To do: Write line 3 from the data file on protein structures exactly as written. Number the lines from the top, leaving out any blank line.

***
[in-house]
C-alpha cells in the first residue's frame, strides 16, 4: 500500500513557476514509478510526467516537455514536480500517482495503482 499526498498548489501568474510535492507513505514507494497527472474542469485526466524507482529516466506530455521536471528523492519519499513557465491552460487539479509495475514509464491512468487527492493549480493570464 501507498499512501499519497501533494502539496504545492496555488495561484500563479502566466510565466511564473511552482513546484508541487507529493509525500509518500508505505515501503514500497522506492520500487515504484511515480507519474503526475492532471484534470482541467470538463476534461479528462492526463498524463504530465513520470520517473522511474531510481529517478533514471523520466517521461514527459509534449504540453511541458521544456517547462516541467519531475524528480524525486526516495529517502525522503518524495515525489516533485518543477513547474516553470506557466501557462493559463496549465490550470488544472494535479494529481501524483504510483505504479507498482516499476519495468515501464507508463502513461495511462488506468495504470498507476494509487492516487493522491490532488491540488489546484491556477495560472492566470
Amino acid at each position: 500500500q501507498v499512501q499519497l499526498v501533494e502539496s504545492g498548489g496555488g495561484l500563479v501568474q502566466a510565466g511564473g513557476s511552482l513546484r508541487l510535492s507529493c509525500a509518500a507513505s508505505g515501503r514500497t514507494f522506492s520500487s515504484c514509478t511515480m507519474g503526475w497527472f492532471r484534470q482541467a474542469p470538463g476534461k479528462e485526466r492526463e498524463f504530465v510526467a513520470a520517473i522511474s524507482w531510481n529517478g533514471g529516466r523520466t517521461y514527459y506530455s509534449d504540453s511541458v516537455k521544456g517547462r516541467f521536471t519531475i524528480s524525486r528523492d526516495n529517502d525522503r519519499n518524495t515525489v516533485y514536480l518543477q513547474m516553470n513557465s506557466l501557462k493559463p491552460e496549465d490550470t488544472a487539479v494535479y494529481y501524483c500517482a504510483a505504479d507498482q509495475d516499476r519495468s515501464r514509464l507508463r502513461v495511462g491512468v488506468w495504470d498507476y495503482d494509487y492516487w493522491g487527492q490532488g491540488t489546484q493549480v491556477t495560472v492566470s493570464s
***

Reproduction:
Amino acid at each position: 500500500q501507498v499512501q499519497l499526498v501533494e502539496s504545492g498548489g496555488g495561484l500563479v501568474q502566466a510565466g511564473g513557476s511552482l513546484r508541487l510535492s507529493c509525500a509518500a507513505s508505505g515501503r514500497t514507494f522506492s520500487s515504484c514509478t511515480m507519474g503526475w497527472f492532471r484534470q482541467a474542469p470538463g476534461k479528462e485526466r492526463e498524463f504530465v510526467a513520470a520517473i522511474s524507482w531510481n529517478g533514471g529516466r523520466t517521461y514527459y506530455s509534449d504540453s511541458v516537455k521544456g517547462r516541467f521536471t519531475i524528480s524525486r528523492d526516495n529517502d525522503r519519499n518524495t515525489v516533485y514536480l518543477q513547474m516553470n513557465s506557466l501557462k493559463p491552460e496549465d490550470t488544472a487539479v494535479y494529481y501524483c500517482a504510483a505504479d507498482q509495475d516499476r519495468s515501464r514509464l507508463r502513461v495511462g491512468v488506468w495504470d498507476y495503482d494509487y492516487w493522491g487527492q490532488g491540488t489546484q493549480v491556477t495560472v492566470s493570464s